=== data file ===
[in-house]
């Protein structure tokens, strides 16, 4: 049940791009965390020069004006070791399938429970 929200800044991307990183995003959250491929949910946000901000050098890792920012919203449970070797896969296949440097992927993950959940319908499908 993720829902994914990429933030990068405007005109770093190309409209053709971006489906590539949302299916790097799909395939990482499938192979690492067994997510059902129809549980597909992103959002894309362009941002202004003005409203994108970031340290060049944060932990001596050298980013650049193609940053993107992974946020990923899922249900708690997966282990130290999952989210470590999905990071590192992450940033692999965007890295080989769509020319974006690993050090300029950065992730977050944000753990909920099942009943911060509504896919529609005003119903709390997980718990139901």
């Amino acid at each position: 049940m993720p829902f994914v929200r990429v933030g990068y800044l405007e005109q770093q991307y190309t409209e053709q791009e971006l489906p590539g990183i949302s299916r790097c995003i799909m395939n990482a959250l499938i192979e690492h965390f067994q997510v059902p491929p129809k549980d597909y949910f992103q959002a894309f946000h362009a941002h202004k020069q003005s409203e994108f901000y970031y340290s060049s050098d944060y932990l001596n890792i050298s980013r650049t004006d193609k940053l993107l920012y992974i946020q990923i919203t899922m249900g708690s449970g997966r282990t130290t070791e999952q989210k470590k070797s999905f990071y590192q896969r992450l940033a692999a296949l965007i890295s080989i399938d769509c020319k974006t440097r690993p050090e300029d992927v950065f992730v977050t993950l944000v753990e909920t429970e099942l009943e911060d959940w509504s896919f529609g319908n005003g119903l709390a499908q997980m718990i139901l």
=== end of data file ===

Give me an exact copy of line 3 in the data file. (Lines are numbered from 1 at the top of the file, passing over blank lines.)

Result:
């Amino acid at each position: 049940m993720p829902f994914v929200r990429v933030g990068y800044l405007e005109q770093q991307y190309t409209e053709q791009e971006l489906p590539g990183i949302s299916r790097c995003i799909m395939n990482a959250l499938i192979e690492h965390f067994q997510v059902p491929p129809k549980d597909y949910f992103q959002a894309f946000h362009a941002h202004k020069q003005s409203e994108f901000y970031y340290s060049s050098d944060y932990l001596n890792i050298s980013r650049t004006d193609k940053l993107l920012y992974i946020q990923i919203t899922m249900g708690s449970g997966r282990t130290t070791e999952q989210k470590k070797s999905f990071y590192q896969r992450l940033a692999a296949l965007i890295s080989i399938d769509c020319k974006t440097r690993p050090e300029d992927v950065f992730v977050t993950l944000v753990e909920t429970e099942l009943e911060d959940w509504s896919f529609g319908n005003g119903l709390a499908q997980m718990i139901l």